Big Kids, Battles, and Vets @ my library

At my library, I get to do storytime with the big kids. “Big kids” in that sentence means four and up, and that might not sound that big to you, but that is because you are a grown-up. When you are on that end of the age spectrum, age 4 is a really significant difference from age 2. When they first arrive at Storytime for Big Kids, they are pretty proud that they have achieved that marker of official Bigness. And of course I then use that as the reminder of why we can’t poke our neighbor/wander around the room/shinny up the metal column: “Oh, you know, this is the BIG KID storytime. We don’t do that.” Trust grownups to turn anything fun into something to force good behavior on a child.

Yesterday, we had the first in a new set of Big Kid storytimes–we did goat stories, inspired by the new lovely Brett Helquist picture book Grumpy Goat.  Then that evening, it was time for the much bigger big kids to come for Battle of the Books, the program where kids compete on their school’s team to read and recall books. The amount of energy that hits the Library on the first Battle night is hard to overstate–these kids are pumped! The room buzzes with excitement, and we try to handle them as their coaches have learned to, with a little humor, a little patience, and then a clear collective turning of our attention to Battle. They move from silly and wild to focused and intentional surprisingly fast.

This night, the room looked a little unusual.  All four walls were covered with posters depicting our local veterans who have participated in the Library of Congress’s Veteran’s History Project. So, as the kids were doing their “battle” which involved answering questions from books (“First, he sharpens the pencils.  Then he sharpens the chalk, and then some popsicle sticks, and then his finger.  Name the book.”*) they were surrounded by pictures of the real-life vets who saw real-life battles. During the break and at the end, some of the kids went around the room and looked at some of the pictures showing servicemen back 60 or 70 years ago and today. There was something very touching about seeing those kids looking up at those pictures. Hopefully some day they will listen to some of their reminiscences as recorded here at the Library by our own Neil O’Shea (one of my personal heroes, by the way).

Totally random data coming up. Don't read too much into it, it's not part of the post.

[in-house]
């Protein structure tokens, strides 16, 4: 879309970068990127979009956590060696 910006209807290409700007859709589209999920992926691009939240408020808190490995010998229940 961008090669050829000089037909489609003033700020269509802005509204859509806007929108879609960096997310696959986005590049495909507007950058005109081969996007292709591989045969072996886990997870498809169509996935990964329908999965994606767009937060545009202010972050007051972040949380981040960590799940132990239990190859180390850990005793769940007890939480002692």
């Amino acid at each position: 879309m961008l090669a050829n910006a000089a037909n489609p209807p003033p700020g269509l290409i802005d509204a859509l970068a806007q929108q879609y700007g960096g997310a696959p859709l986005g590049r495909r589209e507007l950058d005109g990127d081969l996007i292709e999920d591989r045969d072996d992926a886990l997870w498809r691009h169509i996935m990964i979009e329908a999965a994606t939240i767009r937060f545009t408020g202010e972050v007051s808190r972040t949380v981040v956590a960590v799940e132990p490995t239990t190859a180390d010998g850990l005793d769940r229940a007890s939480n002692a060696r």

Today was the event for which the room was decorated: The annual Veterans’ Breakfast. I came in just as they were taking this year’s group shot.

They passed a wireless mike from hand-to-hand, and each of them introduced themselves, and when and where they fought. Many of them took a little of their time to remember those who didn’t come back at all, and there was a moment of silence to remember all who were gone now. I find it almost unbearably poignant that one of the vets passed away after RSVPing yes to the event.  They are at the other end of the age spectrum from those four-year-old big kids, but the library is there for them, too.

Anyone who knows me knows that I love the books. And I think libraries will continue to be about books, and about all of the joy and all of the information they contain. But I also love that libraries bring the community together in a way that nothing else does, as the last 24 hours at my library has showed. Really, some days, it is an honor to be part of it.

*The correct answer to the Battle question is Joey Pigza Swallowed the Key, by Jack Gantos.

This entry was posted in Disappearing print, Programs, Public libraries, Uncategorized. Bookmark the permalink.

One Response to Big Kids, Battles, and Vets @ my library

  1. Kate says:

    Very touching post, but thank goodness you answered the Battle question!

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